Lowland Gorilla PortraitYesterday was the day for photographing the lowland gorilla.  I’ve tried to get a good image of this guy several times in the past, with pretty much zero success.  The Riverbanks Zoo in Columbia, South Carolina is my favorite zoo from a photography perspective. Even so, the animals are often too far away for a portrait, even as an effective 600mm.  Sometimes there are other problems.  In this case, the lowland gorilla chose to perch himself behind the wire enclosure.  Photography from behind a chain link fence is never any fun.  There are ways to do it.  One trick is counter intuitive, get close to the fence with a long lens.  That keeps the wire out of focus.  Also shoot through a part of the fence that’s in shade.  Sunlight on the wire, even close up and out of focus is a killer.  My only chance was to set up about 5 feet behind the fence, find an angle where enough of the wire was in the shade, and zoom out to the max.

The good part was that my subject was quiet and not moving around much.  That made it relatively easy to compose the frame and get decent focus.  The not so good part was that it was midday and the sun was intense, so the contrast was extreme.  That’s where having a 14-bit raw file makes all the difference in the world.  The raw exposure out of the camera didn’t look great, but there were no clipped highlights or shadows.  There was enough headroom to adjust the levels and contrast curves and develop an image that faithfully represents the feeling of being there.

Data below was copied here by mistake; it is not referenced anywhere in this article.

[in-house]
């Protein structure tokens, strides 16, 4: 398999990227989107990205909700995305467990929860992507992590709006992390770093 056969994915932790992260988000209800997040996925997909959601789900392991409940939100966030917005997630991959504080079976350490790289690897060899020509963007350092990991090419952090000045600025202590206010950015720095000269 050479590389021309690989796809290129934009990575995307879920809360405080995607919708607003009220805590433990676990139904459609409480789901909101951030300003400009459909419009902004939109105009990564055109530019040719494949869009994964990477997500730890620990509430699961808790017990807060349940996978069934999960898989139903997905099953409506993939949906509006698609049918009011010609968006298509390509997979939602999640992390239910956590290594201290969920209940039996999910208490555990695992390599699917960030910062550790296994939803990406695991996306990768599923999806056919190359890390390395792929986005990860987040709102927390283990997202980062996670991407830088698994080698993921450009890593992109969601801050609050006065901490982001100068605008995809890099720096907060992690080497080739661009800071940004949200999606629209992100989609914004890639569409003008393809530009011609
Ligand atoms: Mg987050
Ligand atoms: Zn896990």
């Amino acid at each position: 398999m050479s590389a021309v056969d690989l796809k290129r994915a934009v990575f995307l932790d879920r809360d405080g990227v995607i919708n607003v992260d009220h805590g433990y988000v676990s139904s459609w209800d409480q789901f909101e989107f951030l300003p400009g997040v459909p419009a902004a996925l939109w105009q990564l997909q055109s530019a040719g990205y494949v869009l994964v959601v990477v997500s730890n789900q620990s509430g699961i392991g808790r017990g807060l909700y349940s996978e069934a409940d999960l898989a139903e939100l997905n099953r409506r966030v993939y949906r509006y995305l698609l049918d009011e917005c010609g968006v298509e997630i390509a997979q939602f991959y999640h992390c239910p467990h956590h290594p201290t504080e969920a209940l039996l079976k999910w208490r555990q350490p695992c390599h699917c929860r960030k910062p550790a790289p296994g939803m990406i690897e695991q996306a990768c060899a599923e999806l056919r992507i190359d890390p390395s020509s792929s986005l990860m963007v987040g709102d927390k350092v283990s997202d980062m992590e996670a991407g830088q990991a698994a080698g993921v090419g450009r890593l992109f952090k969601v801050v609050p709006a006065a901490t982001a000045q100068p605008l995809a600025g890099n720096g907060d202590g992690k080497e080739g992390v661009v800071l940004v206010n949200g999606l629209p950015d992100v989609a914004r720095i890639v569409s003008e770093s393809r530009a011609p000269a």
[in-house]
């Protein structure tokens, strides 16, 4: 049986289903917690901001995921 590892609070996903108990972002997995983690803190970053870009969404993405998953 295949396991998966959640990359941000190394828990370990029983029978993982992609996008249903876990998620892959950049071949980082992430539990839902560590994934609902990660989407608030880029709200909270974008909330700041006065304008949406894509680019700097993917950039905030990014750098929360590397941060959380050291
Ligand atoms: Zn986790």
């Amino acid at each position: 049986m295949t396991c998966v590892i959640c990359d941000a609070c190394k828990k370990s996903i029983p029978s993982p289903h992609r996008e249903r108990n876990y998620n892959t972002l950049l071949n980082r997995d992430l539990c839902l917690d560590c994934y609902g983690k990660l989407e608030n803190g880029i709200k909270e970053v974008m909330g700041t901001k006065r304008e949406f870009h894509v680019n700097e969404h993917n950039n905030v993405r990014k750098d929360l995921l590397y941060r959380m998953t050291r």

I have to admit I enjoy the challenge the pulling the image that’s in my head out of those not-so-great looking raw files.  If all you had to do was point the camera and click the shutter., you’d miss out on hours of post processing.  Where would the fun be?


Lowland Gorilla Portrait

Lowland Gorilla

Primates are awesome subjects for photography in my view.  There is a feeling of connection.  You know they are thinking about you while you are thinking about them, and there is no way on earth to really understand how close or how foreign their thought process is.  That makes it worth the time an effort to capture an image that has even a little bit of emotional context.

Factoid Fun
Gorillas can climb trees, but are usually found on the ground in communities of up to 30 individuals. These troops are organized according to fascinating social structures. Troops are led by one dominant, older adult male, often called a silverback because of the swath of silver hair that adorns his otherwise dark fur. Troops also include several other young males, some females, and their offspring.
National Geographic



Riverbanks Zoo

Panda.org – Western Lowland Gorilla